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Tuesday, 28 November, 2000, 22:28 GMT
Taleban join mummy row
Zoroastrian god carving
A Zoroastrian god carved on the mummy's sarcophagus
The Afghan Taleban have entered a row between Iran and Pakistan over which country has legitimate claim to a 2,500 year-old mummy recently discovered in western Pakistan.

The Taleban's culture minister, Qudratullah Jamal, said smugglers had taken the mummy from Afghanistan's south-western Nimroz province to Pakistan, and that it should now be returned.

Mummy's head
Adorned with a gold crown and breast plate
Iran's state television showed pictures of the mummy, saying officials identified it as the remains of an Achaemenian prince.

The sarcophagus bears carvings and images of Ahura-Mazda, the god of Zoroastrianism, the ancient state religion of Persia.

Identity crisis

Iran is still waiting for the Pakistani authorities to allow a team of experts to identify the disputed mummy, Iran's state news agency IRNA said.


It is still a mystery whether it is Egyptian or Iranian

Archaeologist Ahmed Hasan Dani
According to reports from Pakistan, the mummy, complete with breastplate and golden crown, is ancient Egyptian in style but the engravings on the breastplate are in ancient Persian.

One archaeologist who examined it, Ahmed Hasan Dani of Islamabad's Quaid-e-Azam University, told news agencies "it is still a mystery whether it is Egyptian or Iranian".

Mummy on display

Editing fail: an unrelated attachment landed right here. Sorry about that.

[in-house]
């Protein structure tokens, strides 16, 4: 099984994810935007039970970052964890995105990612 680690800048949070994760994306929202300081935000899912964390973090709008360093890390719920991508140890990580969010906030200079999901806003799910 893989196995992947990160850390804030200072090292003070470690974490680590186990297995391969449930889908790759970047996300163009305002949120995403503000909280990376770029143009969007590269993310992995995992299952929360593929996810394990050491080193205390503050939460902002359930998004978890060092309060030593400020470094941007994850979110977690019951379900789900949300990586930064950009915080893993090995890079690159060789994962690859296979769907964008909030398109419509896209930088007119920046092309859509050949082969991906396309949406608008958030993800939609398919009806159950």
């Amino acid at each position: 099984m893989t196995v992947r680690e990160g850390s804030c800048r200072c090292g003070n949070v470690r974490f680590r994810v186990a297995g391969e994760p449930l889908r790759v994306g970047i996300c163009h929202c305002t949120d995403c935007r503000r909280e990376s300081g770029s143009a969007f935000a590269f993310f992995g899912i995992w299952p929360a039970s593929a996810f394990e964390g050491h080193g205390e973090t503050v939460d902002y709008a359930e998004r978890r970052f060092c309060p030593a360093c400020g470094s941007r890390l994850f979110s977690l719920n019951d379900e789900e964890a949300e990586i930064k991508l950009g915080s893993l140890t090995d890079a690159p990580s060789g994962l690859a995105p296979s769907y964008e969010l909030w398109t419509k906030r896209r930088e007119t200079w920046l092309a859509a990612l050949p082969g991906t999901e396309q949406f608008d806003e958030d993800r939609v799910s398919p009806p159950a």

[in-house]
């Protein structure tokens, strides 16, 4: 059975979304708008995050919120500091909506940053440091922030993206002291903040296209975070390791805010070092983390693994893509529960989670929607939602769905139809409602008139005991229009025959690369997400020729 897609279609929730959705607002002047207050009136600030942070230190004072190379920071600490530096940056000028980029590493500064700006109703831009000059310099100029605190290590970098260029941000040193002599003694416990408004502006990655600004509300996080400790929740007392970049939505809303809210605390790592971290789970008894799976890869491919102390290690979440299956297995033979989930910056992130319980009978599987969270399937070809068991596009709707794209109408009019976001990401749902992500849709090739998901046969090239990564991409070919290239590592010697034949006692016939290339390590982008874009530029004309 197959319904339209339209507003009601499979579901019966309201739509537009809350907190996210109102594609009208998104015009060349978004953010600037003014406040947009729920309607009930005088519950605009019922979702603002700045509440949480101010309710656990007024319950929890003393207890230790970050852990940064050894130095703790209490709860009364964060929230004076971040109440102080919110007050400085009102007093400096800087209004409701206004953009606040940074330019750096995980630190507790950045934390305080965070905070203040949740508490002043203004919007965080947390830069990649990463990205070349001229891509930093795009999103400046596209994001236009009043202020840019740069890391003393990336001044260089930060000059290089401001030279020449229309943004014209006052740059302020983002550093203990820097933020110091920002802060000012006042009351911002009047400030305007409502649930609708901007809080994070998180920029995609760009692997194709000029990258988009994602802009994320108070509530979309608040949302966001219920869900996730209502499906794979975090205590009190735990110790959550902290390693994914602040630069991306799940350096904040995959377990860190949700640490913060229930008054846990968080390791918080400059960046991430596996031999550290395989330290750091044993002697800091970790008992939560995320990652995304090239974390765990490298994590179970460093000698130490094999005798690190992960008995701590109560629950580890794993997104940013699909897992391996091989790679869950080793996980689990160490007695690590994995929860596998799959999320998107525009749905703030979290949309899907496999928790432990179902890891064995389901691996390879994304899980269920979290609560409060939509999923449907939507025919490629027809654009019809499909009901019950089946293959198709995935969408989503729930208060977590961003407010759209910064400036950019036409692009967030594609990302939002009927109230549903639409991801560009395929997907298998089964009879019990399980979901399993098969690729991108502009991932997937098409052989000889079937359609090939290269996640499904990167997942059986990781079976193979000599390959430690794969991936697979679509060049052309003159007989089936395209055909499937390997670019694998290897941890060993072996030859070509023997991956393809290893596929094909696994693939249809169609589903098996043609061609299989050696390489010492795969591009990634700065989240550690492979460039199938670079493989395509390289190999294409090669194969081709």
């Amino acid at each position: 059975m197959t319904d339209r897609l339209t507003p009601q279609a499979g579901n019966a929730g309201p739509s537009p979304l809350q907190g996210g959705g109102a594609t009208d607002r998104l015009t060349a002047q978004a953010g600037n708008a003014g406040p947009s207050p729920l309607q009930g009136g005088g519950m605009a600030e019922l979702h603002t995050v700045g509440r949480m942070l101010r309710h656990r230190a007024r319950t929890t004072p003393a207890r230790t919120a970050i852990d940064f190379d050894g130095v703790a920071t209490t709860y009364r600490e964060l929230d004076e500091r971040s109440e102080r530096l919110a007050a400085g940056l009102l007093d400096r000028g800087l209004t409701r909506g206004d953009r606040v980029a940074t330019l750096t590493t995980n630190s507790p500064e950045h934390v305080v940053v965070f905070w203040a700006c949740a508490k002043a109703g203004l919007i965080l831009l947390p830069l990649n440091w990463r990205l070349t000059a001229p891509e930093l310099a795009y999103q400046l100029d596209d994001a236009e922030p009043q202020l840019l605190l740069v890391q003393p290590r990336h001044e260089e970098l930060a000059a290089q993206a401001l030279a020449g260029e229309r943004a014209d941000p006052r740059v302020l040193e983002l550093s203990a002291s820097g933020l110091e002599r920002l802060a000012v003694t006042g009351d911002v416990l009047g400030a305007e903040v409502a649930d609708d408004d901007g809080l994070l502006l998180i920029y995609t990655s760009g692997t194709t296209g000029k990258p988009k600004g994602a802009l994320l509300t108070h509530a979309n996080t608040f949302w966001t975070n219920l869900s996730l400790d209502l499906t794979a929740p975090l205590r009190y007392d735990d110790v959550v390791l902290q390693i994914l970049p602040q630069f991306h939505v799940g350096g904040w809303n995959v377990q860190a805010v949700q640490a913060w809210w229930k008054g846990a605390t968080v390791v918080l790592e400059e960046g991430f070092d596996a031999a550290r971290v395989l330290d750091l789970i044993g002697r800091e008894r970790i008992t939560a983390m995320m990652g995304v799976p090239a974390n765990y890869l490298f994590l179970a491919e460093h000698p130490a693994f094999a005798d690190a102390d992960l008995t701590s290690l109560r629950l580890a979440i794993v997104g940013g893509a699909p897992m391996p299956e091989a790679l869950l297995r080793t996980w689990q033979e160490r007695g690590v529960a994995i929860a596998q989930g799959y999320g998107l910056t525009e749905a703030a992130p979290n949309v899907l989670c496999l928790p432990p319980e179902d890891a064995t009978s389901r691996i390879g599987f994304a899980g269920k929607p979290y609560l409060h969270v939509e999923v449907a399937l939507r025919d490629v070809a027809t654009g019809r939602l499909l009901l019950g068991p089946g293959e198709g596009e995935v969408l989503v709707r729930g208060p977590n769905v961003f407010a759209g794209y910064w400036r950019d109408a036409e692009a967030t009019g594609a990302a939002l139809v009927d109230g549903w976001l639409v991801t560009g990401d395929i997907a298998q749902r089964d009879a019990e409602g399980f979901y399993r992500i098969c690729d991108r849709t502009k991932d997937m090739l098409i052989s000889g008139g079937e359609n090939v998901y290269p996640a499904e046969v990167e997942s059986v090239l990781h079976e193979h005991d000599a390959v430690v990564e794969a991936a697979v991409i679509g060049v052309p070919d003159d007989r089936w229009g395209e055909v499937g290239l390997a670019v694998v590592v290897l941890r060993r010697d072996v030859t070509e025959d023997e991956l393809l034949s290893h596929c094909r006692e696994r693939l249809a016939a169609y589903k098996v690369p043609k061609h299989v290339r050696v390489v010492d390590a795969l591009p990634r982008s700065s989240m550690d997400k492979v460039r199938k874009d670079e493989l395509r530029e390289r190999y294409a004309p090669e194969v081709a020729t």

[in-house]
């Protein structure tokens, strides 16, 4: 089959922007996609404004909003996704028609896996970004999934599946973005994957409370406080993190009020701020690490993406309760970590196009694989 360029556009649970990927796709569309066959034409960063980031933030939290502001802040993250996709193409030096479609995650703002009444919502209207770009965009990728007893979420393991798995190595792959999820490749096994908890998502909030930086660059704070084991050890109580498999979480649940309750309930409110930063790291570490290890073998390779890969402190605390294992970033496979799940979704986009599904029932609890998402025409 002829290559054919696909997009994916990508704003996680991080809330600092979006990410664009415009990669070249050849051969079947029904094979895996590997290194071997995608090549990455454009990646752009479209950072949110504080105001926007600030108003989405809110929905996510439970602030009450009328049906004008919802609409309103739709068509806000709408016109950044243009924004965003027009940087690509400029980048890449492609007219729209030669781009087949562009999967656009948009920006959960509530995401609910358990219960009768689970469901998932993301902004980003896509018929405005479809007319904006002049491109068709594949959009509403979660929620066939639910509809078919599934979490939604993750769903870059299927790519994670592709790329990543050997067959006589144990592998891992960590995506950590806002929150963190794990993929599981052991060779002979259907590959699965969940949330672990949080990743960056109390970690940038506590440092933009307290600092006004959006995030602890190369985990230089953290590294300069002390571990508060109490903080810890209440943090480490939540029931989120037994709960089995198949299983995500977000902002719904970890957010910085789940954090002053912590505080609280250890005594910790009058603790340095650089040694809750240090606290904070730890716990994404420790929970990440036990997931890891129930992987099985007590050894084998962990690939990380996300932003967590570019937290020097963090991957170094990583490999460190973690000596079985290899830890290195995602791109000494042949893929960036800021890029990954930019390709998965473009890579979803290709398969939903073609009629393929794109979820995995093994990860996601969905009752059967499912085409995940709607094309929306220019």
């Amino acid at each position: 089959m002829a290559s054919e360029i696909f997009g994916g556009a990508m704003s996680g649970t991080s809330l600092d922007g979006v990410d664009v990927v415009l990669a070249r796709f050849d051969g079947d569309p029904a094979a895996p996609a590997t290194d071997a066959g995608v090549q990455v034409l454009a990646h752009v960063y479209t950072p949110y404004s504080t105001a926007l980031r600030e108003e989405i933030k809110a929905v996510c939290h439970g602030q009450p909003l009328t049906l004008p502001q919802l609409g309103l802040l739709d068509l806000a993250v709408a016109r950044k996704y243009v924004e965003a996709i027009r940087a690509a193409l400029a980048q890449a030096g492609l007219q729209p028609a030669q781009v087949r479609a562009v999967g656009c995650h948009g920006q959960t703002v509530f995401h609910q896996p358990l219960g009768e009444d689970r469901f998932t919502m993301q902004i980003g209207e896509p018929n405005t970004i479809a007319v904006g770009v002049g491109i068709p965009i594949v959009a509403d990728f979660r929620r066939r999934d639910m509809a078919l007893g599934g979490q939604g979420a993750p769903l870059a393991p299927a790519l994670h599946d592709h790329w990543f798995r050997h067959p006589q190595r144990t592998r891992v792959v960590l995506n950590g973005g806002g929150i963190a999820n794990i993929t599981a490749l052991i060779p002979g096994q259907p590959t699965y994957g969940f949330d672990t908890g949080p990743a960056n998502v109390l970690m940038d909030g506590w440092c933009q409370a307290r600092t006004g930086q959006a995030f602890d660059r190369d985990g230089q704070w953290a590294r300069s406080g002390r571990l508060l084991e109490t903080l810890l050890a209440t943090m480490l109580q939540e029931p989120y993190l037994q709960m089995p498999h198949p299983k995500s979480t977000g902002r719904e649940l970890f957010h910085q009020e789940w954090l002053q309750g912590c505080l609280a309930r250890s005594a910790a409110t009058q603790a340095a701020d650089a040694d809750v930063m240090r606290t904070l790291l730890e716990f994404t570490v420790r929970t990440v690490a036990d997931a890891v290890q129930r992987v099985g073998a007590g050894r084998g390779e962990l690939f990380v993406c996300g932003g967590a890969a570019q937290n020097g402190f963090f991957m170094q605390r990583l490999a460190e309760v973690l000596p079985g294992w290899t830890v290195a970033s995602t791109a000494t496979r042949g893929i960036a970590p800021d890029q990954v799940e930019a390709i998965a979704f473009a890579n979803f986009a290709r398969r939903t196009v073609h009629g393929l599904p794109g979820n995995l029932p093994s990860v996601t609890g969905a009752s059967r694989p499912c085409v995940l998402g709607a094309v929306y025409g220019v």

Claimed by three states

It has been kept in southern Karachi since police retrieved it from a tribal leader in Quetta, the capital of Baluchistan province, who was trying to sell it for millions of dollars.

Pakistan says the mummy had been found in Pakistan and should therefore stay at the national museum in Karachi.

Antique roadshow

Experts say Pakistan is becoming increasingly popular for those seeking a market for illegal antiques.

For many years, dealers have smuggled out artefacts from Pakistan as well as neighbouring Afghanistan.

The price of such artefacts is said to have increased tremendously, and they are sometimes taken out of the country with the connivance of the local authorities.

BBC Monitoring, based in Caversham in southern England, selects and translates information from radio, television, press, news agencies and the Internet from 150 countries in more than 70 languages.

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29 Oct 00 | South Asia
Row over mystery mummy
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